(Application no. 6437/02)



20 December 2005



This judgment will become final in the circumstances set out in Article 44 § 2 of the Convention. It may be subject to editorial revision.


In the case of Nagy v. Hungary,

The European Court of Human Rights (Second Section), sitting as a Chamber composed of:

Mr J.-P. Costa, President
 Mr A.B. Baka
 Mr R. Türmen
 Mr K. Jungwiert
 Mr M. Ugrekhelidze
 Mrs A. Mularoni, 
 Mrs E. Fura-Sandström, judges
and Mrs S. Dollé, Section Registrar.

Having deliberated in private on 29 November 2005,

Delivers the following judgment, which was adopted on that date:


1.  The case originated in an application (no. 6437/02) against the Republic of Hungary lodged with the Court under Article 34 of the Convention for the Protection of Human Rights and Fundamental Freedoms (“the Convention”) by a Hungarian national, Mrs Józsefné Nagy (“the applicant”), on 26 November 2001.

2.  The Hungarian Government (“the Government”) were represented by their Agent, Mr L. Höltzl, Deputy State-Secretary, Ministry of Justice.

3.  On 6 July 2004 the Court declared the application partly inadmissible and decided to communicate the complaint concerning the length of the proceedings and the applicant’s Article 3 allegation of inappropriate behaviour by tax investigators (paragraph 6 below). Applying Article 29 § 3 of the Convention, it decided to rule on the admissibility and merits of the application at the same time.



4.  The applicant was born in 1957 and lives in Kerecsend, Hungary.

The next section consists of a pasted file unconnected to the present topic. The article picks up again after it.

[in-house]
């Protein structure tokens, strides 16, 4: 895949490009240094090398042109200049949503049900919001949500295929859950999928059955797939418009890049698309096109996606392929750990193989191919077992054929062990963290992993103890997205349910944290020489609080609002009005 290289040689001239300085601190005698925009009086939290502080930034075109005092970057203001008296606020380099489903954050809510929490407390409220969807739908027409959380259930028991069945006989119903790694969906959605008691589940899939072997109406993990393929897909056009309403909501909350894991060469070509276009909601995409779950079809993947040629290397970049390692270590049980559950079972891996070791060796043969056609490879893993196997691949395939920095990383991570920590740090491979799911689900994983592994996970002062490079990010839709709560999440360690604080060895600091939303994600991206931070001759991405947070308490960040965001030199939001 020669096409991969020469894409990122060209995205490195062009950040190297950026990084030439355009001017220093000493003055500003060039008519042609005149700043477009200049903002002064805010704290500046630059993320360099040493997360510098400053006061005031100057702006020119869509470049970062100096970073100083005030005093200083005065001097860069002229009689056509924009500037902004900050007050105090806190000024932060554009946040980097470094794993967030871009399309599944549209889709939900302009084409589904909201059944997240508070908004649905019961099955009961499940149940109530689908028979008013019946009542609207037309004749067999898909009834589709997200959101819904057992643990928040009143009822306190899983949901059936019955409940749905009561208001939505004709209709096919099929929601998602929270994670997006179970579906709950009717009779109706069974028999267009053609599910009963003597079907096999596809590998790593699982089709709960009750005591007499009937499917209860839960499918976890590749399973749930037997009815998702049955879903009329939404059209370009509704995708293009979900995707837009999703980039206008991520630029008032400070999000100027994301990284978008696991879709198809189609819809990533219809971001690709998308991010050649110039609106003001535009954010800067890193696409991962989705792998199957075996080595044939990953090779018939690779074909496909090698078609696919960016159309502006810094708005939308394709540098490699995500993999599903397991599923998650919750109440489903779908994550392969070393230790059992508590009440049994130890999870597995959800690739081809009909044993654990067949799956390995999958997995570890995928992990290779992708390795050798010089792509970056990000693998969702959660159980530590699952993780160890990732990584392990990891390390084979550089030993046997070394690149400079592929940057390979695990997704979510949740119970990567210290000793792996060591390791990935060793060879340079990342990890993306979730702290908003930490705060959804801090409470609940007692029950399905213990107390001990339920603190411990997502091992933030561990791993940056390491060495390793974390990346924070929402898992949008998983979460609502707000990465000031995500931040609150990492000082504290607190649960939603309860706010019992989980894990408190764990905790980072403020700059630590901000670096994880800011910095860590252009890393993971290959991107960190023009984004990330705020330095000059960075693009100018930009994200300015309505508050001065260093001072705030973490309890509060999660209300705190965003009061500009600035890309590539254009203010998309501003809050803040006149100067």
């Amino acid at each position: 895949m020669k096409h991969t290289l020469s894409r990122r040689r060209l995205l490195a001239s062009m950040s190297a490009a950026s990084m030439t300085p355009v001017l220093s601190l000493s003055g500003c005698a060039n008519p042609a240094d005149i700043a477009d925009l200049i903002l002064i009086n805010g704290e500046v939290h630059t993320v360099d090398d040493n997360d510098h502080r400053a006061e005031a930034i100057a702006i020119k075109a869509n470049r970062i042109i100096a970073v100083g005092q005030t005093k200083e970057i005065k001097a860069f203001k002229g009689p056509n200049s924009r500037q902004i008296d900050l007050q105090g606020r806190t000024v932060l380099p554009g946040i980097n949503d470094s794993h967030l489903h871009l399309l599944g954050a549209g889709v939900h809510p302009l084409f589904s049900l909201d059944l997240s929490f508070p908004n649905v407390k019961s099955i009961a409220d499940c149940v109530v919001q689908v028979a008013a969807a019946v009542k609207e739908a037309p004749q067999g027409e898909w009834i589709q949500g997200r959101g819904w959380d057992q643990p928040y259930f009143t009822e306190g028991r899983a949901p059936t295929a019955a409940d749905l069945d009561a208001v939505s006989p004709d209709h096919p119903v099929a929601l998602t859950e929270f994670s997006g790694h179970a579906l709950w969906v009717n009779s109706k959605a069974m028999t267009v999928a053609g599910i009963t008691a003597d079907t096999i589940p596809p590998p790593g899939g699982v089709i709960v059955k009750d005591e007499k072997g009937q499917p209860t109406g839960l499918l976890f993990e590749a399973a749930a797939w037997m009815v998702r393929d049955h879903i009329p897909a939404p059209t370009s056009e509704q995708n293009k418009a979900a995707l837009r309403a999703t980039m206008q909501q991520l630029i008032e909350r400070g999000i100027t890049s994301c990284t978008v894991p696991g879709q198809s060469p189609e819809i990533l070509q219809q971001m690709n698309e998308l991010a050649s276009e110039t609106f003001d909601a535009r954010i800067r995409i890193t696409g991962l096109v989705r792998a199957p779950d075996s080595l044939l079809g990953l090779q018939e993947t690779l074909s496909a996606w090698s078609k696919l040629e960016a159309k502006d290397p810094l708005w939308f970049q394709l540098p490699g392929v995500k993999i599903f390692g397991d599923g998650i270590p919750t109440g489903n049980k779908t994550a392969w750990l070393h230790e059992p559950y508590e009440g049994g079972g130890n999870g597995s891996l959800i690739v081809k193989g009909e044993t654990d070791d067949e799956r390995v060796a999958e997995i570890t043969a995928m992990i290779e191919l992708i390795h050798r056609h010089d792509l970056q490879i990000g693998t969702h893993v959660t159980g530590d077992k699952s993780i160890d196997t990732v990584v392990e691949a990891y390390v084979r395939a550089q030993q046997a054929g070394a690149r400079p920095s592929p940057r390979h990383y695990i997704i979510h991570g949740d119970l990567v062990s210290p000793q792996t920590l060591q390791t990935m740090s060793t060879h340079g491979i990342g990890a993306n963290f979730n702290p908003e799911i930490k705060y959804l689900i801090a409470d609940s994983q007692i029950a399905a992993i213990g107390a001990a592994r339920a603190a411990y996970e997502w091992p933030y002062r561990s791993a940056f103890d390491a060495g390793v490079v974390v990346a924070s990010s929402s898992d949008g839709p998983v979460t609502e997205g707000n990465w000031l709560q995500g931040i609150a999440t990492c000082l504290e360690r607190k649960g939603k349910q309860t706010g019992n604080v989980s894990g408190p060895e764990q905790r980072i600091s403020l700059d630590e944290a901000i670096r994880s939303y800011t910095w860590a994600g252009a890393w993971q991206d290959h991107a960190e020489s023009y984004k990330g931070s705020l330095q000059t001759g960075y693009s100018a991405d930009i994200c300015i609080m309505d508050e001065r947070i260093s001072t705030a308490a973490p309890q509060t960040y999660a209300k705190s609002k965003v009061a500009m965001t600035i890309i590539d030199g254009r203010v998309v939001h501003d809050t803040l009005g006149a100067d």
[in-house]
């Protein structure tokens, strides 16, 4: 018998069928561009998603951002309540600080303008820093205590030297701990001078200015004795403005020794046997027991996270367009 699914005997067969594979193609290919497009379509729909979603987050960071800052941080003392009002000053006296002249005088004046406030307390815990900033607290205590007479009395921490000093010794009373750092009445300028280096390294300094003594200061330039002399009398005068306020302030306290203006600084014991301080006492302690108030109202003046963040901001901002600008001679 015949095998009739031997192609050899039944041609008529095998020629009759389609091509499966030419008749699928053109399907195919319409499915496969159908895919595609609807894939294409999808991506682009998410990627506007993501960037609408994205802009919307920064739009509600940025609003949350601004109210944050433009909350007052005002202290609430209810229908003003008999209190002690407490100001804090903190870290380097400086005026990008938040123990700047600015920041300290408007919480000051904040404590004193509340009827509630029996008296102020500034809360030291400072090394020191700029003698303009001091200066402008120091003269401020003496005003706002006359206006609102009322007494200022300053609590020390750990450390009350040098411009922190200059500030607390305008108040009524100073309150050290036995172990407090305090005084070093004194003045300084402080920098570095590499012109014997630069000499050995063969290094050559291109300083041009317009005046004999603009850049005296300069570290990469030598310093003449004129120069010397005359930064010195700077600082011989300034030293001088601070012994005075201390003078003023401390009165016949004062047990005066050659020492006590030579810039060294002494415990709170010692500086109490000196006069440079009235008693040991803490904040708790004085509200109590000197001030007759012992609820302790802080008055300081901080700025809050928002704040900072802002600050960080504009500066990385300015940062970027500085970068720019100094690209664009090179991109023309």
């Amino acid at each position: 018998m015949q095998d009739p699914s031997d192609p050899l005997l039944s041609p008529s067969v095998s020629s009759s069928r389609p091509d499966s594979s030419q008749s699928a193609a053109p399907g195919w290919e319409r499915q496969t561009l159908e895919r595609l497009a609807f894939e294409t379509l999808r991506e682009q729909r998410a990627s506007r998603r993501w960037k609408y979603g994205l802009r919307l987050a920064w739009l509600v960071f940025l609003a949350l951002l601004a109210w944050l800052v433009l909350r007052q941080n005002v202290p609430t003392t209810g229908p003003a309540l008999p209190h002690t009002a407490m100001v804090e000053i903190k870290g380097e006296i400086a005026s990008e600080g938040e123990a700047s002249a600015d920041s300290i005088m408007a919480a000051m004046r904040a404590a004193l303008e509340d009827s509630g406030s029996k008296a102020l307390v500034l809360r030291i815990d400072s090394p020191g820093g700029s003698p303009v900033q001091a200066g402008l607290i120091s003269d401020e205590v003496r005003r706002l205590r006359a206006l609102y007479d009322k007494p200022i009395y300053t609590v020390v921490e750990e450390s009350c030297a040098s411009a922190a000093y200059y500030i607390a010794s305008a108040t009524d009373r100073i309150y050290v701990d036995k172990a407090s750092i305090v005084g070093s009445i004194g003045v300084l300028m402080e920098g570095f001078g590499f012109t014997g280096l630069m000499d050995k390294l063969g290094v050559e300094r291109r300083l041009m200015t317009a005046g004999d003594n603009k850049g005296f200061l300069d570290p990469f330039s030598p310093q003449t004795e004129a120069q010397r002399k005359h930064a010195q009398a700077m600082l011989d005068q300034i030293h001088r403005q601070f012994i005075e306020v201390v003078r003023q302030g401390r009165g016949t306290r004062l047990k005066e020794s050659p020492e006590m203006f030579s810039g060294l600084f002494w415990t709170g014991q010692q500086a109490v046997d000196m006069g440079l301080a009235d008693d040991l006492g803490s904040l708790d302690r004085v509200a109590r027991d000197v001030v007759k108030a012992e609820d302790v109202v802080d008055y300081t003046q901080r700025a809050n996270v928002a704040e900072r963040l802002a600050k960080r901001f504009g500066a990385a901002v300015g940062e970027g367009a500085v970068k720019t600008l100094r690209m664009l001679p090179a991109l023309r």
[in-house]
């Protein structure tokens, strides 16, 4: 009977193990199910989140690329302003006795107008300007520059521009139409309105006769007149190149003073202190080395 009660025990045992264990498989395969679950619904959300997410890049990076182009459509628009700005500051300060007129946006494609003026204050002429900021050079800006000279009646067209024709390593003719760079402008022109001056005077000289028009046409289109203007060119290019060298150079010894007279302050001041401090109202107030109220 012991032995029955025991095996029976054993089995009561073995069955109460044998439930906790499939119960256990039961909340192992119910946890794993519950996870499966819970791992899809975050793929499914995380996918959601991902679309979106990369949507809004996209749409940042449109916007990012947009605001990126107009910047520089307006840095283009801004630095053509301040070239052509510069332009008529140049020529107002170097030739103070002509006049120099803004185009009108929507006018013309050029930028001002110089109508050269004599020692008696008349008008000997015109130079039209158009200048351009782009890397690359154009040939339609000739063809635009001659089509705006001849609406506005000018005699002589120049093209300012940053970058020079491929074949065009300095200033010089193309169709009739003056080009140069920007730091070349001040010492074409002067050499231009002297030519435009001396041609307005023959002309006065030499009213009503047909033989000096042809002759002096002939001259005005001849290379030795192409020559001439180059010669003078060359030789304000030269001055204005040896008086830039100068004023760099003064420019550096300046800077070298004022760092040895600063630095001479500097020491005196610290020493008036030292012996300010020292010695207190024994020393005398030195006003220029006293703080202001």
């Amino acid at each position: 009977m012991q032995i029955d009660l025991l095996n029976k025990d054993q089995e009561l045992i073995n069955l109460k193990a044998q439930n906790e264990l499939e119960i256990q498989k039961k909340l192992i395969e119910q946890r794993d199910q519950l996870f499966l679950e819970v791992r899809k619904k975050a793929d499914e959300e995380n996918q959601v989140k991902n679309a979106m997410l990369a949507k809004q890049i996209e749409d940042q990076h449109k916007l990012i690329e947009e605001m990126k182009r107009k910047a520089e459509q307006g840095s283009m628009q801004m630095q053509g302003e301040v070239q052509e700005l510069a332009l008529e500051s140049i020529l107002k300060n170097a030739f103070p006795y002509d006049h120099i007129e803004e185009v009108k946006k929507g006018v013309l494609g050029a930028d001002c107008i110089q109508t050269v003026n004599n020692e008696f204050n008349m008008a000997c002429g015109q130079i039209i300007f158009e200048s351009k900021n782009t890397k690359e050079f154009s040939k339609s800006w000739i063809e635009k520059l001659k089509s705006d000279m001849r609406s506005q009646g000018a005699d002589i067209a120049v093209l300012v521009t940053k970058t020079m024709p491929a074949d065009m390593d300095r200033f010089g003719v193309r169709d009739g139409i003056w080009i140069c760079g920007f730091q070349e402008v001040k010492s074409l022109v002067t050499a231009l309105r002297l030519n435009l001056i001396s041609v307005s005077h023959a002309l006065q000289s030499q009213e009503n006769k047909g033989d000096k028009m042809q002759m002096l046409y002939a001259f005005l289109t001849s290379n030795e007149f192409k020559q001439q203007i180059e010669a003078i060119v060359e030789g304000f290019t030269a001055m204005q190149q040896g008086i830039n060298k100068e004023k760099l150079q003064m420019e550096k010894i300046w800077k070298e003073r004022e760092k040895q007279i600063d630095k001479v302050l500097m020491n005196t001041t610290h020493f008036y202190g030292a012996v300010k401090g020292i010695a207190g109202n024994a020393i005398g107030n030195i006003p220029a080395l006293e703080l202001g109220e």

5.  On 1 March 2001 criminal investigations were instituted against  
30 suspects, including the applicant (a businesswoman) on suspicion of several counts of tax fraud, involving the issue of some 250 fictitious invoices.  
The applicant’s company was concerned in each count of fraud.  
The material of the ensuing investigation amounted to 2,180 pages.

6.  On 10 April 2001 tax investigators searched the applicant’s house for documents and arrested her. The applicant alleges that the tax investigators’ behaviour was harsh and insensitive in that they hindered her for several minutes from providing her minor son with a spray-inhaler when he suffered an asthma attack during the search. Moreover, she submits that, on her arrest, she was forcibly seated in the authority’s car, in which the tax investigators touched her inappropriately and made abusive remarks.

She was kept in police custody for three days.

7.  On 18 July 2001 the applicant lodged a complaint about the tax investigators’ conduct. On 23 August 2001 the Heves County Investigating Office refused to proceed with the complaint, considering that the investigators had carried out the search and the arrest in accordance with the law. The Office noted that the applicant had complained about the incident only after a delay of more than three months. On 12 October and 15 November 2001 and 4 March 2002, respectively, the Eger District and the Heves County Public Prosecutor’s Office and the Attorney General’s Office dismissed the applicant’s further complaints.

8.  On 30 May 2002 the police again searched the applicant’s house.

In her submissions to the Court filed on 11 February 2004, the applicant stated that on that occasion she had been ill-treated by the police officers and that the latter had not allowed the emergency medical staff, which had been called to her son on account of another asthma attack, to enter the house.

On 12 March 2003 the Investigating Office discontinued the investigation into the incident. On 18 April 2003 the Eger District Public Prosecutor’s Office finally dismissed the applicant’s complaint.

9.  Meanwhile, on 28 April and 18 October 2001, 17 January 2002 and 28 April 2003, the applicant was interrogated by the Heves County Criminal Directorate of the Tax Authority. Moreover, between April 2001 and  
May 2003 altogether 31 suspects were interrogated on various occasions. More than 40 witnesses were heard and several house searches and confrontations of witnesses took place. Furthermore, 14 opinions were obtained from expert accountants.